political) and then compare it with influencers, economic stake and equity stake. IKEA's
stakeholders positions would be different here accordingly to the situation.

Formal or Voting Economic Power Political Power


Power
Stock-brokers Dissident
Equity Stake

Executives stockholders
Marginal interests

Suppliers Local governments


Economic

Debt possessors Overseas government


Stake

Customers Buyer group


Unions Unions

Government EPA/HSE Government


Influencers

Outside directors Trade associations

Figure 3: Real World Stakeholder Grid (Source: Wit, 2017)

APPENDICES
32
Table 1: Stakeholders of IKEA UK (Source: (Fame.bvdinfo.com, 2017;
IKEA.com, 2017)

INTERNAL EXTERNAL
Shareholders Stichting INGKA Foundation Customers U.K. residents
INGKA Holding B. V.  Families and young
SKANDIA AG couples

Directors - Peter Agnefjäll, CEO & President Competitors -DFS


-Tjerk-Jan Eelkema -Furniture Village
-Mr Aaron Edward Musca -B&Q
-Ms Gillian Drakeford -Argos
-Ms Jenny Petersson -John Lewis
-Ms Jeanette Soderberg
Secretaries  Shoosmiths Secretaries Government -British Government
Limited -Swedish Government
 Sisec Limited
Legal Charge  Ikea Capital Bv Environmental -Forest Stewardship Council
 Ingka Holding (Europe) Organizations (FSC)
B.v. -Better Cotton Initiative (BCI)
 Warrington And Runcorn -Clean Cargo Working Group
Development Corporation (CCWG)
 Svenska Handelsbanken -Rainforest Alliance
-Green Power Market
Development
-The Network for Transport
and Environment (NTM)
-WWF
-Refrigerants Naturally
-UTZ Certified
-Global Compact
Managers Gillian Drakeford Trade Unions -European Retailers Round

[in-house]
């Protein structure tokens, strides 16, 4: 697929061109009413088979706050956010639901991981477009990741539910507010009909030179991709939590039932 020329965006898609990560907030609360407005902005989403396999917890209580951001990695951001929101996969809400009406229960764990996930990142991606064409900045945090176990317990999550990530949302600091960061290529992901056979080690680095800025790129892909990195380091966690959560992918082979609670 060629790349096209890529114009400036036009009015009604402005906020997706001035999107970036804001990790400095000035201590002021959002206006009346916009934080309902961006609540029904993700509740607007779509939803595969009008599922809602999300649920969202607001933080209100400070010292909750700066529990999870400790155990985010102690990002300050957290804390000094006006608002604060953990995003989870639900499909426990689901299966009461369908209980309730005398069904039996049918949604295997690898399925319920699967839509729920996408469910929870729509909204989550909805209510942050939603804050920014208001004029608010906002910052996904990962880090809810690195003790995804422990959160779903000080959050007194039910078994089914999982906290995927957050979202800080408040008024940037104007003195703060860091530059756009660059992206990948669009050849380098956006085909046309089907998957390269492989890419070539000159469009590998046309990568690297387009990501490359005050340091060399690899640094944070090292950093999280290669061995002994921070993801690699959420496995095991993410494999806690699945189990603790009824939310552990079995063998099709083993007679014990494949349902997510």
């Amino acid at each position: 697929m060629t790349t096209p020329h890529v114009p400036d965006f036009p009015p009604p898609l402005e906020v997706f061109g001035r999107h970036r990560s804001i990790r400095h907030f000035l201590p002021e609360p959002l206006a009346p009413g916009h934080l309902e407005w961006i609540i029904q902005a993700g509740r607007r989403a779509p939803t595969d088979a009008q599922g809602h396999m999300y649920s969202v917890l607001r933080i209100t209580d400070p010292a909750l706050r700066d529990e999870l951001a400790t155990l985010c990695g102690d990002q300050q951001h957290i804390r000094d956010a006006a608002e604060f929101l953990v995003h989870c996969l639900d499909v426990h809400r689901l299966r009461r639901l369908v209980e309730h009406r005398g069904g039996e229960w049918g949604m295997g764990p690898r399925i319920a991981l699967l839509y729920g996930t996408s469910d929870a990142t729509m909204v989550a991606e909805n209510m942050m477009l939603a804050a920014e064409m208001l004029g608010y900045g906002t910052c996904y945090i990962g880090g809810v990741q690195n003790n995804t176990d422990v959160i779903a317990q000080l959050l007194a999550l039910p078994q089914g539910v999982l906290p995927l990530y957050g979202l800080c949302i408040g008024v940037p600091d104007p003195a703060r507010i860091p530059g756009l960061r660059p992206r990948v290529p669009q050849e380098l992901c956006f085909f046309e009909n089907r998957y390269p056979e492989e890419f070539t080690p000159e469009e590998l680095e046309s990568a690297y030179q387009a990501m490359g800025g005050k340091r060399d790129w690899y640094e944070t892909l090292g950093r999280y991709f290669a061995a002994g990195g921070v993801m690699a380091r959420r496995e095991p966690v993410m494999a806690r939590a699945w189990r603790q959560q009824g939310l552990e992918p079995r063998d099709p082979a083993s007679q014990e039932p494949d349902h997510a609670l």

Table (ERRT)

Labor Unions -International Labour


Organization (ILO)

Financers  Hsbc Bank PLC

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 T.i. Group PLC
Social -Business for Social
Organizations Responsibility (BSR)
-Save Children
-UNICEF
-Building and Wood Workers'
International (BWI)

Suppliers Information not found


General -British public
Public/Local -Community nearby
Community warehouses & stores

Figure 1: IKEA Business and Ownership Structure  (Gin, 2011)

Table 2: Efforts of IKEA in Corporate Social Responsibility

34
Environment  Operate 327 wind turbines
 730,000 solar panels on own buildings
 165 MW wind farm project in Cameron
Texas
 2 wind farm projects in Poland
 Total production: exceeds consumption
of 500,000 standard European
households
 Own 74,700 hectares of forest in
Romania and the Baltics States
 Skapro Chairs are made of 100%
recycled plastic

Social  Foundation is working with UNICEF to


educate the children
 To providing better health facilities and
shelter.
 IKEA also contributes to help refugees
 IKEA helped almost 100,000 farmers to
produce cotton by using less pesticide
and water

Table 3: Abbreviations
ROSF Return on Shareholders Funds
SF Shareholder Funds
ROCE Return on Capital Employed
CS Credit Score
SLR Shareholder Liquidity Ratio

REFERENCES

35
Endole.co.uk. (2017). Ikea Limited - Company Information - Endole. [online] Available at:
https://www.endole.co.uk/company/01986283/ikea-limited [Accessed 2 Aug. 2017].
Fame.bvdinfo.com. (2017). Fame - Report. [online] Available at:
https://fame.bvdinfo.com/version-2017713/Report.serv?
_CID=166&contextD87ZE53V4UDAXFX&SeqNr=0 [Accessed 2 Aug. 2017].
Flood, C. (2017). Swedish pension scheme and Ikea back environmental funds. Financial Times.
[online] Available at: https://www.ft.com/content/2a730470-0fd7-11e7-a88c-50ba212dce4d
[Accessed 3 Aug. 2017].
Gin, J. (2011). IKEA’s Way to Eternal Life: A Deconstruction of the Furniture Giant’s
International Tax Practices. [online] The National Law Review. Available at:
https://www.natlawreview.com/article/ikea-s-way-to-eternal-life-deconstruction-furniture-giant-
s-international-tax-practices [Accessed 13 Aug. 2017].
Hill, C., Schilling, M. and Jones, G. (2014). Strategic Management; Theory & Cases: An
integrated approach. 11th ed. Cengage Learning.
IKEA. (2017). IKEA.com - International homepage. [online] Available at: http://www.ikea.com/
[Accessed 2 Aug. 2017].
IKEA Highlights 2016. (2016). IKEA facts and figures - IKEA. [online] Available at:
https://highlights.ikea.com/2016/ikea-facts-and-figures [Accessed 3 Aug. 2017].
Mendelow, A. (1991) ‘Stakeholder Mapping’. Proceedings of the 2nd International Conference
on Information Systems. Cambridge, MA.

 Wit,
B. (2017). Strategy: An International Perspective. 6th ed. Croatia: Cengage Learning
EMEA, pp.157-8.